Yale University

Alan Saghatelian, Ph.D.
 Salk Institute for Biological Sciences

Miniproteins in the Human Brain: New Opportunities for Understanding Neurodevelopment and Disease Functional (chemo-)proteomics of Small Open Reading Frame-Encoded Proteins Discovery and Characterization of Novel Microproteins
Brunet.png

Marie Brunet
Université de Sherbrooke

The Coding Potential of Pseudogenes: Between Relics and New Beginnings

Session Topic 8: Celebrating 100 Antibody Drugs

Wittrup.jpg Carter.jpg J Desjarlais.jpg
K. Dane Wittrup, Ph.D.
Massachusetts Institute of Technology

Paul Carter, Ph.D.
Genentech

J​ohn Desjarlais, Ph.D.
Xencor
Antibody Drug Lead Isolation and Optimization by Cell Surface Display and Flow Cytometric Screening Engineering Bispecific Antibodies as Therapeutics Mobilizing the Immune System With Bispecific Antibodies and Potency-tuned Cytokines

Session Topic 9: Protein Phase Separation in Biomolecular Condensates

Mittag.jpg Berlow.jpg Quiroz.jpg
Tanja Mittag, Ph.D.
St. Jude Children's Research Hospital

Rebecca Berlow, Ph.D.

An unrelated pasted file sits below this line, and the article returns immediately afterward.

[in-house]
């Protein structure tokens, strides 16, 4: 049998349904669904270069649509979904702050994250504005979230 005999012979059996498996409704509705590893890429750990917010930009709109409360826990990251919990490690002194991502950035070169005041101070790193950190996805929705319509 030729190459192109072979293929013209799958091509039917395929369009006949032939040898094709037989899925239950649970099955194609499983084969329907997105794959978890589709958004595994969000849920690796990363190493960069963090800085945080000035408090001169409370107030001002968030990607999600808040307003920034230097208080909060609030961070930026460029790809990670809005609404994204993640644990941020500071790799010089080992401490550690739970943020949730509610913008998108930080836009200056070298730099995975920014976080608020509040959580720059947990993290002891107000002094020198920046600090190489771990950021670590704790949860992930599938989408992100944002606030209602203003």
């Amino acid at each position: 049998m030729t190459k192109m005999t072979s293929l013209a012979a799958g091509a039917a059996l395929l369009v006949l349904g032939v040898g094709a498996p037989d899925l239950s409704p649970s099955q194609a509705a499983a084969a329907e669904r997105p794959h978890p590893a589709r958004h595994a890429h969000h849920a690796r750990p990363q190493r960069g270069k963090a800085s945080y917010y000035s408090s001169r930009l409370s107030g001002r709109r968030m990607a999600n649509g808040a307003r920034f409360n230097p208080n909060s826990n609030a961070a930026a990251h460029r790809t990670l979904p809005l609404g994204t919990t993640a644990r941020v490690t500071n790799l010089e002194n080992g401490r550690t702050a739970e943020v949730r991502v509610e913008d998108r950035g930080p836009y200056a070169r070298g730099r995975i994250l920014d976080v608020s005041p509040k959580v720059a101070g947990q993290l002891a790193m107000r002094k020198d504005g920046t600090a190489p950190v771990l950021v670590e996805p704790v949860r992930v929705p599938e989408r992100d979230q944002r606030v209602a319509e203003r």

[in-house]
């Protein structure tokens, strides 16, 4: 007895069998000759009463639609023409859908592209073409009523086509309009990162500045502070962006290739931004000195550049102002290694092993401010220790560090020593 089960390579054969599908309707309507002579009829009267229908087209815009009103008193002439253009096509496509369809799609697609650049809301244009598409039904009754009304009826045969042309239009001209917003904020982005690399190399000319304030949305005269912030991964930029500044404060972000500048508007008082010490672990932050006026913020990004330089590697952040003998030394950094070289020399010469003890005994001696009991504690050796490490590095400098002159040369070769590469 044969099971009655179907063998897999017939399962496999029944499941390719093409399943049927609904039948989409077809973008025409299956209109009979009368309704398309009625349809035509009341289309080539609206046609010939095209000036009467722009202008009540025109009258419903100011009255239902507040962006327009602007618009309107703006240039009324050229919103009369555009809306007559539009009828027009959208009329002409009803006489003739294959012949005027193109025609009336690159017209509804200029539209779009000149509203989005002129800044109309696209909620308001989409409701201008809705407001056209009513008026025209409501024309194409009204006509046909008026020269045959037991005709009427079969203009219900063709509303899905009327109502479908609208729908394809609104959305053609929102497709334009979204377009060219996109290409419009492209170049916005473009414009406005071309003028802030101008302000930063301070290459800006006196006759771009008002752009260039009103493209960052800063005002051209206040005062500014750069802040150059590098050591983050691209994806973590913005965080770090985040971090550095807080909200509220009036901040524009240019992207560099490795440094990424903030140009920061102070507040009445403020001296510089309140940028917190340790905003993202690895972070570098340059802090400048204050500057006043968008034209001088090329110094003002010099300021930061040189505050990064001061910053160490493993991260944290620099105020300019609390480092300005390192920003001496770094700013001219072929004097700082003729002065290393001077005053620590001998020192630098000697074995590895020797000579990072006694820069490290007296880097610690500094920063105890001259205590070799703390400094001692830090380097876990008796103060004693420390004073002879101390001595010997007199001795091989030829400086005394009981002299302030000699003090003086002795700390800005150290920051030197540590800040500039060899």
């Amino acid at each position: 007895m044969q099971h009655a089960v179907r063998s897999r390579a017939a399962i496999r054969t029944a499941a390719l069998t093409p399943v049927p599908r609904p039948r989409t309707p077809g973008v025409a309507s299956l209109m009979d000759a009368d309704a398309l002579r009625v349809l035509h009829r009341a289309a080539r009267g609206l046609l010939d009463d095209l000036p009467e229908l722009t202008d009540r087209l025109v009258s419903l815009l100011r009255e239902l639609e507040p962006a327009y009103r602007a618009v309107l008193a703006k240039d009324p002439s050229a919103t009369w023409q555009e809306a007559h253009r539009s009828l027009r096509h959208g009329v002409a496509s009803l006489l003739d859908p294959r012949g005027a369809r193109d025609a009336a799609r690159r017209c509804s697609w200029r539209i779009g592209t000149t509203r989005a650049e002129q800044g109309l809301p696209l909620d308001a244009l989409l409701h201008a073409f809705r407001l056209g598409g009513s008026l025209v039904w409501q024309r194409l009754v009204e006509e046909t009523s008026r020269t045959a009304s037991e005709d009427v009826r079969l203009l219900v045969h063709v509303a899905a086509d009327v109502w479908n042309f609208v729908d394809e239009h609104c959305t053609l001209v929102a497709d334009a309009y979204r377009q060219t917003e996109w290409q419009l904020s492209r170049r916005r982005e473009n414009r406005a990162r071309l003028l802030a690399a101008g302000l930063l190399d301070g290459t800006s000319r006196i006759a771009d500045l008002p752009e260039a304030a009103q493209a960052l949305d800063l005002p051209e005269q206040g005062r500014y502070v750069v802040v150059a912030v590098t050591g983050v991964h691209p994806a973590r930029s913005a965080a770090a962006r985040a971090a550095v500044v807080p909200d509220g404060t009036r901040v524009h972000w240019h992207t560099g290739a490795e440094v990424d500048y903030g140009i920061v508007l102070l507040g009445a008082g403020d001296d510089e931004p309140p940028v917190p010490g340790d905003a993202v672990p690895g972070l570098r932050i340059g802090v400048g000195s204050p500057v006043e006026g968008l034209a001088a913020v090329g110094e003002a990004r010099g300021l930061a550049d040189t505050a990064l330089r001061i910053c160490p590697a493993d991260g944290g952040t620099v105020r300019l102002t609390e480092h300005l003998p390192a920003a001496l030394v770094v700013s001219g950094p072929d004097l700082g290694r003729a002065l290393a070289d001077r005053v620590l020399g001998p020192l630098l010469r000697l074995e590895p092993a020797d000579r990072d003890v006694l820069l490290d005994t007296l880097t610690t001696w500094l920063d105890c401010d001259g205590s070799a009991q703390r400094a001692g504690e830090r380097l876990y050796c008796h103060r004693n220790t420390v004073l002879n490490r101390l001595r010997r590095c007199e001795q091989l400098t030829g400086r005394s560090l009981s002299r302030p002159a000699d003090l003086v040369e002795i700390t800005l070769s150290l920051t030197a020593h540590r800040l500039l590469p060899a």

University of North Carolina at Chapel

Felipe Quiroz, Ph.D.
Georgia Institute of Technology &
Emory University

How Phase Separation is Encoded in Intrinsically Disordered Low-Complexity Domains

Rewriting the Rules of Molecular Competition: Transcriptional Regulation by Intrinsically Disordered Proteins

Dissecting Biomolecular Condensates Across Stratified Epithelial Tissues

Session Topic 10: Structure & Dynamics Perspectives on Enzyme Function

D Kern.jpg Kuhn.jpg N Wang.jpg
Dorothee Kern, Ph.D.
Brandeis University

Misty Kuhn, Ph.D.
San Francisco State University

Ningkun Wang, Ph.D.
San Jose State University
Time Travel to the Past and Future – Evolution of Energy Landscapes for Enzymes Catalysis Elucidating the Molecular Landscape of Bacterial Gcn5-related N-acetyltransferase (GNAT) Enzymes

The Old Dog Still Has Some New Tricks: Non Canonical Allosteric Regulation of SIRT1

Session Topic 11: High Throughput Protein Science

Nevan Update 2020.jpg Orit.jpg Andreas Pichlmair.jpg
Nevan Krogan, Ph.D.
University of California San Francisco
Orit Rozenblatt-Rosen, Ph.D.
Genentech
Andreas Pichlmair, Ph.D.
Technical University of Munich

Mechanistically Understanding Disease Through Integration of Systems-level Data

Cell Atlases as Roadmaps to Better Understand and Treat Disease Characterizing Virus-host Interactions Using Multi-omics Approaches

Session Topic 12: Protein and Ligand - A New Marriage Between an Old Couple

 
Wheeler.jpg Amacher.jpg Hassan.jpg
Travis Wheeler, Ph.D.
University of Montana
Jeanine Amacher, Ph.D.
Western Washington University
Sergio Hassan, Ph.D.
NIH

An Open Source Workflow for Virtually Screening Billions of Molecules for Binding Affinity to Protein Targets

A Comprehensive Structural View of Target Recognition in the Streptococcus Class A sortase Catalytic Mechanism

In Search of New Antimicrobial Classes Against Drug-Resistant Pathogens


PS36 Registration Carousel.jpg